Call Of Doody

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Memo to Southington, CT: YOU ARE AT LEAST BEING DUMB.

Overreaction in the face of tragedy is a modern American virtue. 9/11 didn't change everything, but one thing it did change was our propensity to say stupid shit like "9/11 changed everything". So I'm not particularly shocked to learn of a Connecticut town overreacting to the Sandy Hook shooting, but I am a smidge surprised at the positively quaint way they're doing it.

SouthingtonSOS has organized a Violent Video Games Return Program to be held on Saturday, January 12, 2013 at the Southington Drive In Theatre on Meriden-Waterbury Turnpike from 9:00 am to Noon. The Town of Southington will have a dumpster there for the collection of Violent Video Games, CDs and DVDs. As people arrive in their cars to turn in their games of violence, they will be offered a gift certificate donated by a member of the Greater Southington Chamber of Commerce as a token of appreciation for their action of responsible citizenship. Violent games turned in will be destroyed and placed in the town dumpster for appropriate permanent disposal."

Woo! Old-fashoined book-burning! Oh, it's a post-modern book burning. It's couched in the same language as voluntary gun buy-back programs, it's called a "return" program, but the fact is, at the end of the day, busybodies will be taking hammers to physical media and throwing them in a dumpster because they think the ideas in them are harmful to children. And no matter how you dress that up, it's still fucking book-burning.

The only difference? Back in the day, when zealots burned books, the books were gone. When they smashed records, the records were gone. But this is the age of digital information. Physical media is, at best, a convenience. Not a necessity. And even if you smash all the Call of Duty: Black Ops II's, and convince the stores to stop selling new copies of Black Ops II, there's Gamefly and Amazon to fill the physical media gap. It's not even like digging a hole on the beach. These days, book-burning is like trying to shovel out the ocean. You won't accomplish anything and you'll look ridiculous doing it.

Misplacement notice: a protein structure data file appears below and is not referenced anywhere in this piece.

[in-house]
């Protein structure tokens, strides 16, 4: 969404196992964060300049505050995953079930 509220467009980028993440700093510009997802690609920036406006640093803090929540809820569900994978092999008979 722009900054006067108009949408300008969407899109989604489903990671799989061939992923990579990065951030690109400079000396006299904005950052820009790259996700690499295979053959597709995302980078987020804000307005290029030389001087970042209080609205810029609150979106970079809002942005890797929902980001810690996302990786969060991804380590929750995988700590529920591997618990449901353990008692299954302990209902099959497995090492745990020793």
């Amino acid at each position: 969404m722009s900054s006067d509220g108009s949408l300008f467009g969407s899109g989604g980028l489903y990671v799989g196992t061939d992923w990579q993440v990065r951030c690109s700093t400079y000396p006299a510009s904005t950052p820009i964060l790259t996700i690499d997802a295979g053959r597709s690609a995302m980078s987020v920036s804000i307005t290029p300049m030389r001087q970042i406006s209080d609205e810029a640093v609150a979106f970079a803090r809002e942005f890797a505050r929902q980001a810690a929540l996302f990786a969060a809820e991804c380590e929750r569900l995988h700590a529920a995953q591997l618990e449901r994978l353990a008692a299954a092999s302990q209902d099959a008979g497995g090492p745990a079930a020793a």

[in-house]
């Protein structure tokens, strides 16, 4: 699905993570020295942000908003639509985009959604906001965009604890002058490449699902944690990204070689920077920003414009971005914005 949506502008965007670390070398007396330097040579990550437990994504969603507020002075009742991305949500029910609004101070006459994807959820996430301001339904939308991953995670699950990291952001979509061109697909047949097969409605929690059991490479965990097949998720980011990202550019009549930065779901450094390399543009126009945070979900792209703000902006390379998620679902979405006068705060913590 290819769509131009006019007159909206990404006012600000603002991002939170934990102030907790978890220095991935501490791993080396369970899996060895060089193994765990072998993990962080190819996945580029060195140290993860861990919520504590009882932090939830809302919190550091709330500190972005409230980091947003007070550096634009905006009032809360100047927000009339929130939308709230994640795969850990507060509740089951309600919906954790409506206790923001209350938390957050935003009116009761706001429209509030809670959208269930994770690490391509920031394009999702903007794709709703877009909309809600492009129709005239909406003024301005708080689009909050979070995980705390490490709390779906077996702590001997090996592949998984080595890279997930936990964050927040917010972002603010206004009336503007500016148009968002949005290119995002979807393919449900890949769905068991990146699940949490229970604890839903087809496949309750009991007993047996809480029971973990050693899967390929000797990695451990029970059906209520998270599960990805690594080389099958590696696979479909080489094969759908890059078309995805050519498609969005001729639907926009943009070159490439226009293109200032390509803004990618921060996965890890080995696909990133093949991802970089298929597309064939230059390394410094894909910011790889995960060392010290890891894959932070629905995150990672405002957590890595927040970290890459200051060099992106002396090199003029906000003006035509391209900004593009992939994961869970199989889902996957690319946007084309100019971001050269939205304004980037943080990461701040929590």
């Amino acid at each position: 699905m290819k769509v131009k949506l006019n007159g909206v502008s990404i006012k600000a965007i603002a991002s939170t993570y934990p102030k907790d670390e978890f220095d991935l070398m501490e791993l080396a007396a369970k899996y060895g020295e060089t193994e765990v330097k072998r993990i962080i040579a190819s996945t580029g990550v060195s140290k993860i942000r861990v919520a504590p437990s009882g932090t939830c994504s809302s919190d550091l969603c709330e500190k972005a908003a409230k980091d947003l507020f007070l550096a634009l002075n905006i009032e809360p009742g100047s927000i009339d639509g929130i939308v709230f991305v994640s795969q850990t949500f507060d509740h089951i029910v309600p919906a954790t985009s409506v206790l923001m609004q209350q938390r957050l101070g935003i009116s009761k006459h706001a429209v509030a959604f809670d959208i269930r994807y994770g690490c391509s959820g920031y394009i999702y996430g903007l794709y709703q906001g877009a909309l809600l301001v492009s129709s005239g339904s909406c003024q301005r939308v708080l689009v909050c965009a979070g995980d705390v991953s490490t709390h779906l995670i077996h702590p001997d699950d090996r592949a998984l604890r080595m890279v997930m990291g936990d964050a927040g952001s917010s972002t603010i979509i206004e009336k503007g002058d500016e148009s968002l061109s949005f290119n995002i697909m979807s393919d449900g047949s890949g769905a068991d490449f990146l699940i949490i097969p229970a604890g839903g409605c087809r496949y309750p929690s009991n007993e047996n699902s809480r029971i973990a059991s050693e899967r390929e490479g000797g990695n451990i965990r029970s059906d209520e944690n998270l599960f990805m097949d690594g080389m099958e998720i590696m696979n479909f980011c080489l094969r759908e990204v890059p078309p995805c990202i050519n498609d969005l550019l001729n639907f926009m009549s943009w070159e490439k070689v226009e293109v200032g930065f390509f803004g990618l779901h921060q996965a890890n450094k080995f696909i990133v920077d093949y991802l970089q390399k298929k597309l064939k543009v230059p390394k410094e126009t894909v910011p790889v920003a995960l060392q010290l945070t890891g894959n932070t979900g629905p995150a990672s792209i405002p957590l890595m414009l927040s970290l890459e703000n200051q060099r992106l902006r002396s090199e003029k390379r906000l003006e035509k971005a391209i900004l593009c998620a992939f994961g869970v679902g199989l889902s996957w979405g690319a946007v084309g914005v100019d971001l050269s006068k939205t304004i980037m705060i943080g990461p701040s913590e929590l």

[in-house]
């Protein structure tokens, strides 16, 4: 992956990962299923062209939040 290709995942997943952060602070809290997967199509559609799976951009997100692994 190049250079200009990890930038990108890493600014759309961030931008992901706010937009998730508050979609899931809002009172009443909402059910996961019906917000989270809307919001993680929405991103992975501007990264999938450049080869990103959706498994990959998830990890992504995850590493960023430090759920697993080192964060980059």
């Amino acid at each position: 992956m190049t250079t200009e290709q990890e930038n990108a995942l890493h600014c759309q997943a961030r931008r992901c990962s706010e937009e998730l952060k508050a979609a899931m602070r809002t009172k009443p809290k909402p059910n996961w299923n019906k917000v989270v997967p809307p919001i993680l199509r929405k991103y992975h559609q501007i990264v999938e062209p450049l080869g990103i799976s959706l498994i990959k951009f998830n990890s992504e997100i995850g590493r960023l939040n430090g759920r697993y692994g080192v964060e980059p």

But let's get a litle more of the reasoning behind why snapping PS3 discs in half constitutes "responsible citizenship".

"SouthingtonSOS is saying that there is ample evidence that violent video games, along with violent media of all kinds, including TV and Movies portraying story after story showing a continuous stream of violence and killing, has contributed to increasing aggressiveness, fear, anxiety and is desensitizing our children to acts of violence including bullying."

Except, you know, there isn't. Ample evidence, that is. The studies that cover some of the things they mention, like aggressiveness, don't show the link. And then they list other stuff, like bullying, in an attempt to tie their issue into a hot-button issue. Trust me on this one, children don't need to be desensitized to bullying. They start completely desensitized to it, and only in the lsat decade has there been any kind of effort to sensitize kids to it. Ask any middle-aged nerd you know. The Atari 2600 didn't invent bullying. I don't even think Mitt Romney invented it.

And if they're so intent on smashing the physical versions of digital media full of violent content, including TV and movies, why can't people turn in Sons of Anarchy season sets or Expendables Blu-Rays? How violent does a game have to be to be eligible for the "return program"? Would a Ratchet and Clank game end up in the dumpster? It has guns in it. But they're cartoony guns. What about Madden? For over two decades now, the John Madden games have allowed impressionable children to simulate a violent struggle for territory that causes hundreds of serious injuries every year.

Southington school superientendent Joe Erardi doesn't want you to think about that. His message is simple. Just ask him. ACTUAL QUOTE TIME!

"Our message is fairly simple: Have the conversation with your child. If you conclude your child is done with these games, drop them off and move forward. That is all. It's not about the NRA endorsing, or video game production companies defending, it's a grassroots movement. It's simple and we believe it's meaningful."

Well, it's simple, and it is meaningful, but the meaning it has and the message you claim you have are not the same. You don't start a conversation by staging a book-burning. You end it. You can say it's not about the NRA's endorsement, but when you stage a public, visible event that reinforces their talking point that it's the media that's to bleme, you're getting in bed with Wayne LaPierre. You can insist that you're staying on opposite sides of the blankets, but you're still gonna wake up at 2 a.m. with his "pistol" dry-humping your thigh.

But they're just encouraging a conversation. And if the conversation comes out the way they've directed it to come out, by citing the nonexistent ample evidence that the X-Box will turn your little angel into a bullying monster, well, then, they will happily pick up a big rock and smite the demon game for you. It's all so perfectly reasonable. How could anyone object?